Why exactly was New York's COVID-19 regime not "neutral"?

The Court's analysis was really, really thin. I think this question will be answered in Fulton.

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I have now had some time to digest Roman Catholic Diocese of Brooklyn v. Cuomo. Upon some reflection, the weakest part of the opinion is perhaps the most significant: why was New York's COVID-19 regime not "neutral"? This analysis very, very thin. And the majority does not really explain what it is doing. Much is left to implication. I am happy to draw these implications. But I suspect lower courts will decline to draw these implications, and stick with South Bay. And all they have to do is cite the critical sentence: "Because of the need to issue an order promptly, we provide only a brief summary of the reasons why immediate relief is essential."

First, the Court states "the regulations cannot be viewed as neutral because they single out houses of worship for especially harsh treatment." And how do we know that the regulations "single out houses of worship for especially harsh treatment"?

Second, the Court compares Houses of Worship to other so-called "essential" businesses. For example, "acupuncture facilities, camp grounds, garages, as well as many whose services" do not have any occupancy caps. Moreover, the Court states that "factories and schools" are "treated less harshly" than houses of worship.

Third, this method of comparison is different from the comparator method from Chief's South Bay concurrence. In South Bay, Roberts compared the house of worship to "comparable secular gatherings, including lectures, concerts, movie showings, spectator sports, and theatrical performances, where large groups of people gather in close proximity for extended periods of time." They key word is "comparable." The per curiam opinion does not require that the house of worship be "comparable" to other secular businesses. Are houses of worship comparable to "factories and schools"? Not really. If any secular businesses are treated more favorably, the government has the burden to demonstrate why house of worship are treated less favorably.

Fourth, the majority–to be frank–adopted Justice Kavanaugh's "most favored" right approach. Kavanaugh describes this approach in his concurrence:

The State argues that it has not impermissibly discriminated against religion because some secular businesses such as movie theaters must remain closed and are thus treated less favorably than houses of worship. But under this Court's precedents, it does not suffice for a State to point out that, as compared to houses of worship, some secular businesses are subject to similarly severe or even more severe restrictions. See Lukumi, 508 U. S., at 537–538; Smith, 494 U. S., at 884; see also Calvary, 591 U. S., at ___ (KAVANAUGH, J., dissenting from denial of application for injunctive relief ) (slip op., at 7). Rather, once a State creates a favored class of businesses, as New York has done in this case, the State must justify why houses of worship are excluded from that favored class. Here, therefore, the State must justify imposing a 10-person or 25-person limit on houses of worship but not on favored secular businesses. See Lukumi, 508 U. S., at 537–538; Smith, 494 U. S., at 884. The State has not done so.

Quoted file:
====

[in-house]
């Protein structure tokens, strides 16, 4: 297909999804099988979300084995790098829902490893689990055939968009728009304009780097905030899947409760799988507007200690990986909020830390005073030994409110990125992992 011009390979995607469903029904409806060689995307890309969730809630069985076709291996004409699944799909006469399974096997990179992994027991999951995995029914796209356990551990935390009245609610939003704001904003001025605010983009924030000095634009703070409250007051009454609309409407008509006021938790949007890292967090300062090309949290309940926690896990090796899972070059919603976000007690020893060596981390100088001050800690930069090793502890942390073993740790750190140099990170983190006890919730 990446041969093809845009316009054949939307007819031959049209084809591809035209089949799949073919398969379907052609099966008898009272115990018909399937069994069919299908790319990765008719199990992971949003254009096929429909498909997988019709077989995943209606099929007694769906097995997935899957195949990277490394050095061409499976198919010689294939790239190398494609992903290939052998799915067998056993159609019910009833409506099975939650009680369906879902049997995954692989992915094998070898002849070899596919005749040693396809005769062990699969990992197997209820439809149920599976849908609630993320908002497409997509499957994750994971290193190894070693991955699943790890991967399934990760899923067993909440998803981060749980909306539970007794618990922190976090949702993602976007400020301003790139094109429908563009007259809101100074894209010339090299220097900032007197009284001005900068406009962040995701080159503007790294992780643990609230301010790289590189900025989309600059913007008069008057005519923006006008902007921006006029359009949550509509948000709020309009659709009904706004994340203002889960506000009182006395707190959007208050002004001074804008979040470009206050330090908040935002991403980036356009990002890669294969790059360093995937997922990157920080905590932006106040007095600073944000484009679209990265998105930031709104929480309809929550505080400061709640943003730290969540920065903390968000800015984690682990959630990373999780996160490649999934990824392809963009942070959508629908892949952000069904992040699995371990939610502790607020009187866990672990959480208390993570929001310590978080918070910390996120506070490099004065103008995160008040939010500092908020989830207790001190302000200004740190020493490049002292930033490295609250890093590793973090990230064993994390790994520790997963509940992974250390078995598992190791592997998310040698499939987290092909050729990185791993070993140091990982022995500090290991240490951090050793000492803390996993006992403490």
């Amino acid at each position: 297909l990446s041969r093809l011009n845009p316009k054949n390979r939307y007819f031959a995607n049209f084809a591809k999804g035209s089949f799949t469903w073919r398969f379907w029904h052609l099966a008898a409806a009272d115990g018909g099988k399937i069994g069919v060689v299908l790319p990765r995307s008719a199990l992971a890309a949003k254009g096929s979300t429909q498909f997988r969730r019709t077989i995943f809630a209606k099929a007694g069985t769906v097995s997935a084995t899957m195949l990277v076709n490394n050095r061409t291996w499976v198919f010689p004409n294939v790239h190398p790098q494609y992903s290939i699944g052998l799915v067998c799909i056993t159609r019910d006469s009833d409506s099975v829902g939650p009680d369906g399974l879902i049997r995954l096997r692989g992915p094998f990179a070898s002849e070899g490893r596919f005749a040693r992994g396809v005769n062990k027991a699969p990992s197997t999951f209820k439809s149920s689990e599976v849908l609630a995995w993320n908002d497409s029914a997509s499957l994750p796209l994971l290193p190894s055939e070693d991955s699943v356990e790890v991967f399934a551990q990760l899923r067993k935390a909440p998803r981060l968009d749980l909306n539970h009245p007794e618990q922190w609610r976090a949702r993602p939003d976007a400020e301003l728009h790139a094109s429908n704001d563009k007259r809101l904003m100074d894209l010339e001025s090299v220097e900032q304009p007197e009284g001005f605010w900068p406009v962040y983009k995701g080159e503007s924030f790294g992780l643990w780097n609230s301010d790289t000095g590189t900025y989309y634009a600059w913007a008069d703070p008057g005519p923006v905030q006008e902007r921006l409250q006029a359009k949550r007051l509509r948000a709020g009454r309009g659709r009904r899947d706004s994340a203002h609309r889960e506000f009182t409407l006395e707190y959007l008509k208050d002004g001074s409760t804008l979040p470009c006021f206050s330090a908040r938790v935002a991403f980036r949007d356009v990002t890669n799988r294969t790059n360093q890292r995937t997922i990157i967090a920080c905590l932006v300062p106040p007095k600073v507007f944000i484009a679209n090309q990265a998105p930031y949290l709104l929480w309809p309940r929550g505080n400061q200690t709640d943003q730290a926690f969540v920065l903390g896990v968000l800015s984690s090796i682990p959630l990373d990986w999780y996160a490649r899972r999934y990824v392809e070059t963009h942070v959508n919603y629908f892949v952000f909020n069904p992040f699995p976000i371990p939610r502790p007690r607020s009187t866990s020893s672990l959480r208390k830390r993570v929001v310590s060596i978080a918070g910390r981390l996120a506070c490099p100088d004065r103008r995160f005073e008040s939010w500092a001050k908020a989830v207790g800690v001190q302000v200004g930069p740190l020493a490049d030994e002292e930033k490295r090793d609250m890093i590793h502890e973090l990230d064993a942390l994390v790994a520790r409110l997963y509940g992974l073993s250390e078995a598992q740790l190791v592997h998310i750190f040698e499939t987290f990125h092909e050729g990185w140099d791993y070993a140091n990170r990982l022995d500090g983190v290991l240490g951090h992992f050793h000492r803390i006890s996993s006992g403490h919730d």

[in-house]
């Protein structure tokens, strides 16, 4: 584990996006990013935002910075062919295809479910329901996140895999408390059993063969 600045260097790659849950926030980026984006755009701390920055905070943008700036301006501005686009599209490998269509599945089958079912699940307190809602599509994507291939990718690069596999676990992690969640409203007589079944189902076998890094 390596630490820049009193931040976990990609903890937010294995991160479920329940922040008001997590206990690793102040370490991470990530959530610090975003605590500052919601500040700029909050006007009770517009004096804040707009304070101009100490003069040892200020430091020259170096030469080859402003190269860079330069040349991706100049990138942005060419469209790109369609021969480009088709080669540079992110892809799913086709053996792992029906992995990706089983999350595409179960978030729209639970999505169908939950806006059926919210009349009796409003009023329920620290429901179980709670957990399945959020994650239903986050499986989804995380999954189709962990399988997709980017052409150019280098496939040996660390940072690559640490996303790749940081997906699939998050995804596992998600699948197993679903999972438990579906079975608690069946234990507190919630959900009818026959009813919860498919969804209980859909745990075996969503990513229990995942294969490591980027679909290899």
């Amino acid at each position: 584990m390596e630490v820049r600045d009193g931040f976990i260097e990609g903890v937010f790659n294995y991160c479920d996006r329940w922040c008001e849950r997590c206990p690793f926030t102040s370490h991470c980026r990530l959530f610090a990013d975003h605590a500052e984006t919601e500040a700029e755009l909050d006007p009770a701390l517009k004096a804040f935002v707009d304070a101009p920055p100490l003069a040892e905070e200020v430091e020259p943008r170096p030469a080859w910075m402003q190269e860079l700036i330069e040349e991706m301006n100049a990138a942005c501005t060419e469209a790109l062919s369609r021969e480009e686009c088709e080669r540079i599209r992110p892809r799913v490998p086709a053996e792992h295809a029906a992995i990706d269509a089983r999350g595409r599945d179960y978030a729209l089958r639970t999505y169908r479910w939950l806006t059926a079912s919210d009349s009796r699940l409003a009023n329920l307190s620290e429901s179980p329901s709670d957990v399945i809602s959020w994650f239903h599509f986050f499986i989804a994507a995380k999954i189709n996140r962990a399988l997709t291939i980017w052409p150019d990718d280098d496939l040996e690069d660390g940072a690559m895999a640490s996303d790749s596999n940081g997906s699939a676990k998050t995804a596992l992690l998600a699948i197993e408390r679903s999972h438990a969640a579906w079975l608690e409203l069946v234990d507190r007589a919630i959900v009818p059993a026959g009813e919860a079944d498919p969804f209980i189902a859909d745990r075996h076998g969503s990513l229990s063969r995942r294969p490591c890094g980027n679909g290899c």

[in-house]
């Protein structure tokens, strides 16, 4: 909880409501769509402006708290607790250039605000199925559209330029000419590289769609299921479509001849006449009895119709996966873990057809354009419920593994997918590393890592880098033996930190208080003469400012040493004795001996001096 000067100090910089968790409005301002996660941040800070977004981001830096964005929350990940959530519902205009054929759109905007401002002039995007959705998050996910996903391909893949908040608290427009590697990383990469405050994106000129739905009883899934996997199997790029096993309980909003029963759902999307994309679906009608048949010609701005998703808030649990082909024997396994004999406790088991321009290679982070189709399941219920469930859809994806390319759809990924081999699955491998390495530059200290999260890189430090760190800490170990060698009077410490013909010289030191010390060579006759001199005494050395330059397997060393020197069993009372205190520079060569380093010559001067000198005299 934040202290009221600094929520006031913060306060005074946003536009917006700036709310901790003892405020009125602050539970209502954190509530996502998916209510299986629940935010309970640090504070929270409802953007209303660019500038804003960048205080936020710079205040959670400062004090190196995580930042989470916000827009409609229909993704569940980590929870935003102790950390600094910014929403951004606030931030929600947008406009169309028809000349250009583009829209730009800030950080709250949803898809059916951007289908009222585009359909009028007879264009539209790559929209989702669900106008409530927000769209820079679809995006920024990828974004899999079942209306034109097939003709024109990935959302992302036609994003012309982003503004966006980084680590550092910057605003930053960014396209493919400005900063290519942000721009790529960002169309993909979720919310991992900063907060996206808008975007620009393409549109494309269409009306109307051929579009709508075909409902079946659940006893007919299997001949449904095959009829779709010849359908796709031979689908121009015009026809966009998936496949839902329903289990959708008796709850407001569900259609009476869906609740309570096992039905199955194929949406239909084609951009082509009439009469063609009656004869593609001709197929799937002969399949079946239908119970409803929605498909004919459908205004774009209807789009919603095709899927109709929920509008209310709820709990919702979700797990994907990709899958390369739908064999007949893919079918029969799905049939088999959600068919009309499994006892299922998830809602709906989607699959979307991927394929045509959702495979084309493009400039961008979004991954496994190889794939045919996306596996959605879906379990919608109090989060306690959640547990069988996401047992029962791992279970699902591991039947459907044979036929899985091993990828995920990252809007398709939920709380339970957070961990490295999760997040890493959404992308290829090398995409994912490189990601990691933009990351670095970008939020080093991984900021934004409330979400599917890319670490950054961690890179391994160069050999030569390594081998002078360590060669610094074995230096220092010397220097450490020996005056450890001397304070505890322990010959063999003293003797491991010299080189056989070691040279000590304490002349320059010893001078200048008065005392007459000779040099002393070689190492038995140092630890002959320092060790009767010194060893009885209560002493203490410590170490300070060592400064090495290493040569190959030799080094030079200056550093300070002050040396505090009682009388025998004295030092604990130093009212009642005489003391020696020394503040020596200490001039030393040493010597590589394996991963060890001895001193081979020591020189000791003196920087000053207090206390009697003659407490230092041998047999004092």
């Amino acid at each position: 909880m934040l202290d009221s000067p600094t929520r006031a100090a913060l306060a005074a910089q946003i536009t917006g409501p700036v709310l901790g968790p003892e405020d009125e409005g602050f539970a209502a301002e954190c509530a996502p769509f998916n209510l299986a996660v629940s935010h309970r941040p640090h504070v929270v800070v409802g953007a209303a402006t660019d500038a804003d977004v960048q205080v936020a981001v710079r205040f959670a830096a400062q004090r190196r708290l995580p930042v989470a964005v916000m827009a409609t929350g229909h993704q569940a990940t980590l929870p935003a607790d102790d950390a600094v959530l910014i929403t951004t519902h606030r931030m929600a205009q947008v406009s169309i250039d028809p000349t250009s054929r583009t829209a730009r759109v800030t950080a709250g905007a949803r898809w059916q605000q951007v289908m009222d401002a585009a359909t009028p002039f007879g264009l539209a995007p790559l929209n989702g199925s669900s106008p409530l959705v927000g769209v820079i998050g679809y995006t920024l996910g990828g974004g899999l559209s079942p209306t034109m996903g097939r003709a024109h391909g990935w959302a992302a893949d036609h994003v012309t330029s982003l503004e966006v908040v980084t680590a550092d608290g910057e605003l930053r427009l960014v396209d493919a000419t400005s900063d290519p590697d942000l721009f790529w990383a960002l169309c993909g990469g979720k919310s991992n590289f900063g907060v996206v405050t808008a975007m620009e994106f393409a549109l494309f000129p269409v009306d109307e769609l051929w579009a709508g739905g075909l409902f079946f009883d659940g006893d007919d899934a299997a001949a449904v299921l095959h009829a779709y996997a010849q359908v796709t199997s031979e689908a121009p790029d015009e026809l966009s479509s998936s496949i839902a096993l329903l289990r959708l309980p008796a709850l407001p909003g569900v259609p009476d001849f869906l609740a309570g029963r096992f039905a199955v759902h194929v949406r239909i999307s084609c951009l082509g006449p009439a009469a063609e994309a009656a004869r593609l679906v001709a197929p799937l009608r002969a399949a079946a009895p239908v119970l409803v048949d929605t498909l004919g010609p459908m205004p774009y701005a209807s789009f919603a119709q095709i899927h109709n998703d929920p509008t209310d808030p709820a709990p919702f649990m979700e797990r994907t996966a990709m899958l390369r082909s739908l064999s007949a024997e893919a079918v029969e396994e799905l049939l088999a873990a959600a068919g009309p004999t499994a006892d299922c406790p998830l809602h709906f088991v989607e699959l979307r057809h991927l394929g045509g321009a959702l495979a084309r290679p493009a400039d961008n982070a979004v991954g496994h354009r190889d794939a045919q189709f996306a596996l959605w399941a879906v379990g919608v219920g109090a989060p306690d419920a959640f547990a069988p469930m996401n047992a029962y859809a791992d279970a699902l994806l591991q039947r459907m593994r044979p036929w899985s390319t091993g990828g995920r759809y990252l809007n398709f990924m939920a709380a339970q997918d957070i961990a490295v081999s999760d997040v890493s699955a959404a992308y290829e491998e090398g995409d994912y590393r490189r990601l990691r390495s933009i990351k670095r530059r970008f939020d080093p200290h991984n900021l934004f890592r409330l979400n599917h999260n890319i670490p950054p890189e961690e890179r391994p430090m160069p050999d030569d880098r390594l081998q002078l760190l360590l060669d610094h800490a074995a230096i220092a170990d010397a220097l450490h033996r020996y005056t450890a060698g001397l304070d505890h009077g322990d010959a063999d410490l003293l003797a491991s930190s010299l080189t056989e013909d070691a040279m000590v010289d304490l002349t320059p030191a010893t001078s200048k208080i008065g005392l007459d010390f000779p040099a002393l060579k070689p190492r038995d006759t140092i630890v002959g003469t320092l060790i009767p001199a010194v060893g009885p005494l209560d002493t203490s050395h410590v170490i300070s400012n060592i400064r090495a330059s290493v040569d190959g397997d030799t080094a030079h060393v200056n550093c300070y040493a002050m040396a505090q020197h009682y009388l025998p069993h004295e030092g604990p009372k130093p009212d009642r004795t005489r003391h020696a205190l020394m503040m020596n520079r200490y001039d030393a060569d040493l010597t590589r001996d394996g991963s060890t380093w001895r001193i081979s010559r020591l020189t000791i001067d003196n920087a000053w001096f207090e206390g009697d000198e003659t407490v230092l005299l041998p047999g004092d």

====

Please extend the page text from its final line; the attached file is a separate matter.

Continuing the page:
I see very little daylight between actual operation of the per curiam opinion and the Kavanaugh concurrence. At least Kavanaugh had the temerity to say what he was doing. And Justice Sotomayor reamed him or it. She wrote, that Smith and Lukumi do not stand "for the proposition that states must justify treating even noncomparable secular institutions more favorably than houses of worship." Sotomayor was correct. But I don't think the current interpretation fo Smith will stand for long.

Perhaps the majority was unwilling to adopt this new conception of "neutrality" here. I earlier speculated that this shift may augur the outcome in Fulton. Perhaps that case will formally adopt the Kavanaugh model of neutrality. If so, it would make sense to avoid reaching such a broad conclusion in an unargued shadow docket case.

What will the lower courts do to determine neutrality? Compare house of worship to "comparable secular gatherings"? Or consider all secular gatherings, regardless of whether they were comparable. I think Diocese has rejected the requirement of comparableness. Now, the comparators are any exempted gatherings. Of course, that holding is not clear. And the Supreme Court will have to clean up the mess in a few months.

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  1. Its Thanksgiving! I recognize you might not have much going on rn because of all the restrictions, but dude relax. I understand you just won a major victory before the court and want to celebrate it and talk about it … but its a holiday. Enjoy the time off.

    1. Pot, kettle.

  2. Leftists were invoking their 1A rights when they broke lockdown for BLM protests…so methinks this is the old “what’s good for the goose is good for the gander” line of legal reasoning.

    1. And they got gassed and arrested by the thousands. Maybe the church folk need some pepper balls in the face too. Don’t let BLM get all the love.

      1. That was just when it turned to violent protest. So Christians are fine but the Muslims in ISIS might have to change the way they worship if they want to avoid pepper spray or worse. 😉

        1. No violence, just simple failure to disperse. Everybody should get the same treatment.